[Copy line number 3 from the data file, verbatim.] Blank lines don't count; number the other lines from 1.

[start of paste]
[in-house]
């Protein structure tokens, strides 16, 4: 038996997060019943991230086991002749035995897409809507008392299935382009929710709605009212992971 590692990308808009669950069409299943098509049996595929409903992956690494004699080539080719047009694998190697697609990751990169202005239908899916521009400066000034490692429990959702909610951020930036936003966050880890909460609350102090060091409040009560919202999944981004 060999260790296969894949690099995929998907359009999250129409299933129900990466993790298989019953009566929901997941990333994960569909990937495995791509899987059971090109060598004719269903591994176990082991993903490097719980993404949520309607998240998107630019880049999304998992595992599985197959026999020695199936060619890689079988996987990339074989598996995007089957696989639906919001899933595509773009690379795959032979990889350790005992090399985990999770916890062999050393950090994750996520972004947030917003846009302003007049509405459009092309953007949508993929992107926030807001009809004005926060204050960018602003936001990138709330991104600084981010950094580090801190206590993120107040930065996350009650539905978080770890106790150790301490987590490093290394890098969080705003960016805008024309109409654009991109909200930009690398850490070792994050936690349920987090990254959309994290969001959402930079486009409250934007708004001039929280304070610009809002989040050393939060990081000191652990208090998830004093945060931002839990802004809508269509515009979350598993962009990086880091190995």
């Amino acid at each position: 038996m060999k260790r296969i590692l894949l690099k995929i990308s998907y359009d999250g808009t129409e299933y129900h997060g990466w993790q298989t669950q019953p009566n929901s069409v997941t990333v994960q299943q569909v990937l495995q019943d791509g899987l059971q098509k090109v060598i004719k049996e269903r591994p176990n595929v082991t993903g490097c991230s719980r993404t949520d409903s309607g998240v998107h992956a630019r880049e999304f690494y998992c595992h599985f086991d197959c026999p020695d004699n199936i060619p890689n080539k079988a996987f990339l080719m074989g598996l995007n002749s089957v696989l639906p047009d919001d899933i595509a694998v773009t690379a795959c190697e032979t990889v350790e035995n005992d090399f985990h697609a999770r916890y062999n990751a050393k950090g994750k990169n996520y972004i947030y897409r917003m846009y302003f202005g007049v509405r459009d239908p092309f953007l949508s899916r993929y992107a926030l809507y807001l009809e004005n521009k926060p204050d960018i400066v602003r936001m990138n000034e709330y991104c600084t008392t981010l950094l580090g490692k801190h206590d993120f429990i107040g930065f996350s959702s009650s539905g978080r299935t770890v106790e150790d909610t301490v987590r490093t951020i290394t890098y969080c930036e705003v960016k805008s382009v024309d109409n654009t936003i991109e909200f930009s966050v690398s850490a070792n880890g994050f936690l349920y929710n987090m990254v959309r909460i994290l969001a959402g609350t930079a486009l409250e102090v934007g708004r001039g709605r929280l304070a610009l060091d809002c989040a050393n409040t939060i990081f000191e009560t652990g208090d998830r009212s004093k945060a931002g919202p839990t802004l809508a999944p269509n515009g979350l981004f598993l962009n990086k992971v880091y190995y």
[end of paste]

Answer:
């Amino acid at each position: 038996m060999k260790r296969i590692l894949l690099k995929i990308s998907y359009d999250g808009t129409e299933y129900h997060g990466w993790q298989t669950q019953p009566n929901s069409v997941t990333v994960q299943q569909v990937l495995q019943d791509g899987l059971q098509k090109v060598i004719k049996e269903r591994p176990n595929v082991t993903g490097c991230s719980r993404t949520d409903s309607g998240v998107h992956a630019r880049e999304f690494y998992c595992h599985f086991d197959c026999p020695d004699n199936i060619p890689n080539k079988a996987f990339l080719m074989g598996l995007n002749s089957v696989l639906p047009d919001d899933i595509a694998v773009t690379a795959c190697e032979t990889v350790e035995n005992d090399f985990h697609a999770r916890y062999n990751a050393k950090g994750k990169n996520y972004i947030y897409r917003m846009y302003f202005g007049v509405r459009d239908p092309f953007l949508s899916r993929y992107a926030l809507y807001l009809e004005n521009k926060p204050d960018i400066v602003r936001m990138n000034e709330y991104c600084t008392t981010l950094l580090g490692k801190h206590d993120f429990i107040g930065f996350s959702s009650s539905g978080r299935t770890v106790e150790d909610t301490v987590r490093t951020i290394t890098y969080c930036e705003v960016k805008s382009v024309d109409n654009t936003i991109e909200f930009s966050v690398s850490a070792n880890g994050f936690l349920y929710n987090m990254v959309r909460i994290l969001a959402g609350t930079a486009l409250e102090v934007g708004r001039g709605r929280l304070a610009l060091d809002c989040a050393n409040t939060i990081f000191e009560t652990g208090d998830r009212s004093k945060a931002g919202p839990t802004l809508a999944p269509n515009g979350l981004f598993l962009n990086k992971v880091y190995y």